My childhood, I just can’t remember it. It was after the head injury. I draw a blank every time I think about it. I remember good times. But I don’t remember any of the bad times. I was in the hospital for like a month when I was in the fifth grade. and I was always in pain, and so I would always want to get shot up with Valium. After a while I was liking it and even when I wasn’t in pain, I told them I was in pain so they’d shoot me up to make me feel good. Thinking back, I wonder about that.
So after that I guess it was until junior high, where I was always around drugs and alcchol, well, mainly drugs from my older siblings. I knew what it was, I was kind of scared, what would happen if I would freak out or something. So I never tried it until I was maybe fifteen. My brother came home, he was out partying, and he comes home, he’s feeling pretty good, he calls me over into his room. So I go over, he says, “Let’s get high, I’d rather get you high than your friends get you high first.” Well, it makes sense, that’s where I started.
So I do what any kid does, be crazy, get in trouble. I was building up a lot of defenses, where I’m from, I guess from the balances I was trying to keep one was trying to survive in society and in the Reservation, you have to sort of build up some sort of defense to live. Defenses being not saying much, being a man of few words, being a sort, kind of put on sort of being bad, angry guy. I don’t want to say anything that’s going to turn on you. In that, mistrust people.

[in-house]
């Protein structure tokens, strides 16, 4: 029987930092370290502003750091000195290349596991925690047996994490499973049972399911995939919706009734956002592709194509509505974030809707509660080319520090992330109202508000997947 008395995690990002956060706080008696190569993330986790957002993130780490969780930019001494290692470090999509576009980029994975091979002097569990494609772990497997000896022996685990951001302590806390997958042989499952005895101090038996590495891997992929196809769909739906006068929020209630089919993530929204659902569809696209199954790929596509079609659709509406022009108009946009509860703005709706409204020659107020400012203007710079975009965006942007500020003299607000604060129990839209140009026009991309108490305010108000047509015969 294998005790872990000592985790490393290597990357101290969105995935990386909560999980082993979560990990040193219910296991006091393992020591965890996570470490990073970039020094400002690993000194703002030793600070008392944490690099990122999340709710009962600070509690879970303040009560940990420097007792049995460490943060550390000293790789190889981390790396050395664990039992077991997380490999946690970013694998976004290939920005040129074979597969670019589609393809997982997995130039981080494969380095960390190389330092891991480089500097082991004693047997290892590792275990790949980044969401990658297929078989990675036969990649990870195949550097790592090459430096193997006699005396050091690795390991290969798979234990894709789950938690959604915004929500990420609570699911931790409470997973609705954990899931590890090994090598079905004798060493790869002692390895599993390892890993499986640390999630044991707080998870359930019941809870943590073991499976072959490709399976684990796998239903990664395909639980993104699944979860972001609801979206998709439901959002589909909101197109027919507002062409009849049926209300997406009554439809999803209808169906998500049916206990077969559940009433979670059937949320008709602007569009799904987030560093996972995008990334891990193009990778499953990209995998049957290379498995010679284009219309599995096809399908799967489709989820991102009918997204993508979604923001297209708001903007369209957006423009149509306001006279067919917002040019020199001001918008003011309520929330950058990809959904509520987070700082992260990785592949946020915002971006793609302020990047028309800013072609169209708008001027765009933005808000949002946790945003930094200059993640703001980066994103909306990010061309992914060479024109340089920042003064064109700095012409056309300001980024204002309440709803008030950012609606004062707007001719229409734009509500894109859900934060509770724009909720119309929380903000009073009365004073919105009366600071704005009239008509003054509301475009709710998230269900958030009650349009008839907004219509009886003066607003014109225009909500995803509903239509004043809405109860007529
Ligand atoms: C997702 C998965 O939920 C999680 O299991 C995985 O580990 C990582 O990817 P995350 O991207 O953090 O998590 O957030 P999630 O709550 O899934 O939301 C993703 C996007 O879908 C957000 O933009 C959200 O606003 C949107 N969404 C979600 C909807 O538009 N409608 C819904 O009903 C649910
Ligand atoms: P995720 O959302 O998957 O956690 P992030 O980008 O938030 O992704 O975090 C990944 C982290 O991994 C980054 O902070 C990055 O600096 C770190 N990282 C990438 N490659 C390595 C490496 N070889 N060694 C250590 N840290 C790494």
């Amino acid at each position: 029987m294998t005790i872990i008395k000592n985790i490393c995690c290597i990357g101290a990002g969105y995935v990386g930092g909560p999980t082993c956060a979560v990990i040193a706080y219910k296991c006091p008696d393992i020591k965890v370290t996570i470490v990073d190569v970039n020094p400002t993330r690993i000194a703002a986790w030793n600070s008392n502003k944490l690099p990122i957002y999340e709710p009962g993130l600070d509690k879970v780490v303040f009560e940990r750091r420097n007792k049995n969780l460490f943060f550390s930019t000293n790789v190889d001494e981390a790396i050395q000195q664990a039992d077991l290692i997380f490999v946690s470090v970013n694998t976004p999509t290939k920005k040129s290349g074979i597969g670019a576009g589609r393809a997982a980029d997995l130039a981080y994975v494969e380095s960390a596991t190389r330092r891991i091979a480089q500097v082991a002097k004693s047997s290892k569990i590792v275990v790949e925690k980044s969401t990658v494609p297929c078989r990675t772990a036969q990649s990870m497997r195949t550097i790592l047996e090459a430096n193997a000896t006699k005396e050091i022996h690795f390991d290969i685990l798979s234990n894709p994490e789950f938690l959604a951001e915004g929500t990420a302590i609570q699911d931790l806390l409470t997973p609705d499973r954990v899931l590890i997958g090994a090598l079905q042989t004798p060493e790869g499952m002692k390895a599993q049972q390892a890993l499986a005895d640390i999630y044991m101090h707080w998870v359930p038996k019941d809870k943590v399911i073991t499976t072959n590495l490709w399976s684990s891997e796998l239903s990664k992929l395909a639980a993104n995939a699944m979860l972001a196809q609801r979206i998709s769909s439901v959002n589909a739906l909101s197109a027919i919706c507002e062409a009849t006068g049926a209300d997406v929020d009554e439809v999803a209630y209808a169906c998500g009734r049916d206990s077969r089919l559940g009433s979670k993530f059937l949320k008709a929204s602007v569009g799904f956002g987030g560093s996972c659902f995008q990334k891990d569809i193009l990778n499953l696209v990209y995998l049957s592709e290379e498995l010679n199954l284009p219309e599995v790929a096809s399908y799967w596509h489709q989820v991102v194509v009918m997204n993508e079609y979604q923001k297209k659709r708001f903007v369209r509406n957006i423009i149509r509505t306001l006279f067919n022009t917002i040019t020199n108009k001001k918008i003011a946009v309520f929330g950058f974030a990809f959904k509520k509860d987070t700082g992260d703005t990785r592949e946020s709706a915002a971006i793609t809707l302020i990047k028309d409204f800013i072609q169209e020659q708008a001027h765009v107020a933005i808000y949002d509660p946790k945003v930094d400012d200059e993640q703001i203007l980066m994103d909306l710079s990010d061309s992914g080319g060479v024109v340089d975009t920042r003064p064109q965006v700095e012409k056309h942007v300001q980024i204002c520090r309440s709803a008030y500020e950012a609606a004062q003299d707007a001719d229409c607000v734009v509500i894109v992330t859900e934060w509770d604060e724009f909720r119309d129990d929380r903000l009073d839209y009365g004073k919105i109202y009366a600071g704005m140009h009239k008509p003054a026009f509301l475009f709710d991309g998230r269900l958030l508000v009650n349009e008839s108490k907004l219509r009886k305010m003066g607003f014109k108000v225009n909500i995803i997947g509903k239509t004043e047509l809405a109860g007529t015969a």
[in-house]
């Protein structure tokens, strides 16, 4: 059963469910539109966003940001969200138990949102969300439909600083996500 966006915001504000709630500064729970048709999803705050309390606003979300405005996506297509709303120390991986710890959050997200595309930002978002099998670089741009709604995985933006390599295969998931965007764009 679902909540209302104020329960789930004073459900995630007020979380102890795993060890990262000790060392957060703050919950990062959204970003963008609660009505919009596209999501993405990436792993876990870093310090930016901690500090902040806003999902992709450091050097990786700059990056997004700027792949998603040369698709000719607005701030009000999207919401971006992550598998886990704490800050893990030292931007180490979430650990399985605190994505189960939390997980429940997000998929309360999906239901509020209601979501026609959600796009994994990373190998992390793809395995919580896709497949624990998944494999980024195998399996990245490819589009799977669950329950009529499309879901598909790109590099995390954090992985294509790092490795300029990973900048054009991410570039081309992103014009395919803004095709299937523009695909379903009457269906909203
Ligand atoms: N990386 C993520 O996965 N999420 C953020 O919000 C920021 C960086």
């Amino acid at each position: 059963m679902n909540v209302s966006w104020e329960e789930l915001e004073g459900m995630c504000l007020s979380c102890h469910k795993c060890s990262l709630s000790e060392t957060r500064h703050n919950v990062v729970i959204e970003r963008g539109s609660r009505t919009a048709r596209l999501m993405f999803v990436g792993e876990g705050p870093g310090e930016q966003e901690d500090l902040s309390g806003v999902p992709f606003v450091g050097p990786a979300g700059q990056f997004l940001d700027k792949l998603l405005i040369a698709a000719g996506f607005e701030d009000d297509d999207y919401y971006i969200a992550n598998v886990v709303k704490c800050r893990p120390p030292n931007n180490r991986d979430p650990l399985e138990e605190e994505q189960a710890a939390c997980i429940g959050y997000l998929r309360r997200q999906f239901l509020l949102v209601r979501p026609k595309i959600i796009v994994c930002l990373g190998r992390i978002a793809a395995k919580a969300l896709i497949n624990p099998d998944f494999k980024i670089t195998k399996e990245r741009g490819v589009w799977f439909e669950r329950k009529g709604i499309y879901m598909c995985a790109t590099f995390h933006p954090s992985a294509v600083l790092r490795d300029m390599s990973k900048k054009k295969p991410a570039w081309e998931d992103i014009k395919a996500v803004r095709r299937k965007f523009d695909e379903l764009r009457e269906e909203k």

I was basically a loner . . . I had friends but I was a loner. I wouldn’t stick with any group. I tried to go to many groups, whether it was people who used drugs, or drank beer, people that were radical, meaning people that were in the American Indian movement. I hung with them people a while. I was more angry and I had to stop and look at it. It wasn’t what I was really angry at. I was angry at other things, so I left that group.
So I was a very confused person when I was around nineteen. It was around that time the court ordered me to go to treatment, a treatment center for mainly alcoholism. I went. It wasn’t too bad. I came out, I was kind of gung ho, yeah, I couldn’t drink any more. The minute I got back I started looking for drugs. I didn’t drink for a long time, hey, I’m all right. But I still felt the same. I felt this old anger coming up, this feeling, I was feeling closed in again. I stopped talking to my parents, and I was going back into myself.
So that went on for another three years, and I moved to the Reservation, and stayed there for three years, and I was just dying there. I was dying real slow and I knew it. A few times I thought of ending it. I own some guns, they are back home, and I thought of using one of these guns. I was sitting down spacing it, and I was looking down the barrel and stroking the gun, looking at the bullet. I came to my senses — this is going to make a mess, blood all over, I’ll wait.